Well, I finished Malcolm Gladwell's Outliers yesterday, and I can confirm that I would definitely recommend it as a good read. It is really well written, has some interesting anecdotes, and suggests that policy makers in areas such as education could be adopting a more scientific approach.
I wonder whether this new work will be understood in the way The Tipping Point was, or misunderstood in the way Blink often is. The message that many people seem to take from Blink is that we should trust our first impressions. What the book shows is that first impressions, and even second impression are very unreliable for most people. For some well trained and insightful people, a blink is enough, but for most of us it can be worse than having no data at all. The fact that Paul Eckman and a few people he has trained can interpret facial expressions should actually remind us that most of us can't interpret facial expression reliably.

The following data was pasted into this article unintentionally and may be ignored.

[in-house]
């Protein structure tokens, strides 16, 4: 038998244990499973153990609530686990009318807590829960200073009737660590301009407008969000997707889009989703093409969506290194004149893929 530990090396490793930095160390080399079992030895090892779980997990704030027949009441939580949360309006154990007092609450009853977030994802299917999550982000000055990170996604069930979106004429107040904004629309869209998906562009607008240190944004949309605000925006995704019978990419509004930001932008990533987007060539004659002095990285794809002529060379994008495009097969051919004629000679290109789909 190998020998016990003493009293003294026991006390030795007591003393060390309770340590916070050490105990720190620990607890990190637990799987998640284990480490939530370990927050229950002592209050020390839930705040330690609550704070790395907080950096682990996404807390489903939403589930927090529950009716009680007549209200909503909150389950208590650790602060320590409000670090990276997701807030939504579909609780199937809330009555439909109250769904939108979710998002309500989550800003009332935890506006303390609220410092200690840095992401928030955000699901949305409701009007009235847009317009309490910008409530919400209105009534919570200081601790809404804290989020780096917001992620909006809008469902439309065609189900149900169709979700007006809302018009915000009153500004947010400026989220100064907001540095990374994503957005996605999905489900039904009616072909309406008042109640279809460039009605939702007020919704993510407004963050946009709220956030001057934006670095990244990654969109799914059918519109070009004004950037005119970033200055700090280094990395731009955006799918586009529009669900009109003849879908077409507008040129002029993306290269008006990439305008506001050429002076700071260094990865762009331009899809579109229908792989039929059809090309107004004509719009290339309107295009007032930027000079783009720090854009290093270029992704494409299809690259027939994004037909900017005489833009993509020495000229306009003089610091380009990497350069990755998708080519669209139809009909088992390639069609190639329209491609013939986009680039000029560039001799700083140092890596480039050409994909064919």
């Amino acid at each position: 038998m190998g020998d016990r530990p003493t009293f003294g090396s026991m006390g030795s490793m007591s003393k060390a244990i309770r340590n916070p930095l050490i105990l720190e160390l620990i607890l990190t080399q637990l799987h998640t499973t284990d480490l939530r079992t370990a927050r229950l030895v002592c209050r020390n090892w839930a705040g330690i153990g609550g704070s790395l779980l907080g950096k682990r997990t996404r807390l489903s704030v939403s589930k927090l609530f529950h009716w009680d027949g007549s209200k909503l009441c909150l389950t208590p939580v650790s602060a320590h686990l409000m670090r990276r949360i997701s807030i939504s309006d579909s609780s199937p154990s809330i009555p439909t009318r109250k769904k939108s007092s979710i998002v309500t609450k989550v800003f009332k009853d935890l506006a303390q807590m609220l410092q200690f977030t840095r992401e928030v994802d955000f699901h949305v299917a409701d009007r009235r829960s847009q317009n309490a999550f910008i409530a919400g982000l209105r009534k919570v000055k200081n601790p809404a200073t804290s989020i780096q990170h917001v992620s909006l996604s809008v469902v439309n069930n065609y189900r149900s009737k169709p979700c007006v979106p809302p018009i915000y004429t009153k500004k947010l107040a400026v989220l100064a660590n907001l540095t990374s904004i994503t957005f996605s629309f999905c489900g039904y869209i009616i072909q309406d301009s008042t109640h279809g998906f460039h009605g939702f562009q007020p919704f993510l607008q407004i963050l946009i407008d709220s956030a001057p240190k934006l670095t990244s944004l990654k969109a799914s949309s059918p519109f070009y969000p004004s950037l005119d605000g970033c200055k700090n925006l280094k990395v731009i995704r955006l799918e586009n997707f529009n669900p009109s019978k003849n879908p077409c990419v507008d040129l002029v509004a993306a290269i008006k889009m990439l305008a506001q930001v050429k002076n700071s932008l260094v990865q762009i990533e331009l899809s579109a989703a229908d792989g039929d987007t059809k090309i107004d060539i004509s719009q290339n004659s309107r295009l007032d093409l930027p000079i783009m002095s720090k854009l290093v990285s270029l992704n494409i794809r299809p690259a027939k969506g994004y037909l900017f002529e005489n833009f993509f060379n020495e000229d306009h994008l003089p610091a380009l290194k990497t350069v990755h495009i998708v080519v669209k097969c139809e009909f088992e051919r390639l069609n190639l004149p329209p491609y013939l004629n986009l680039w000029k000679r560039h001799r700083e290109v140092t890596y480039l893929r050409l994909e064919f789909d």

My take on the Gladwell's new book is that outliers are people who are special (in terms of physique, intellect or some other characteristic) and who are then lucky enough to be in the right place at the right time - and who then exploit the combination. Special might mean being in the top 10%, perhaps the top 1%, but they have to be 'good enough', before the other factors have a chance.
In terms of my own children, I think one of the key messages I will try to pass on is that it takes about 10,000 hours of practice to be really good at something.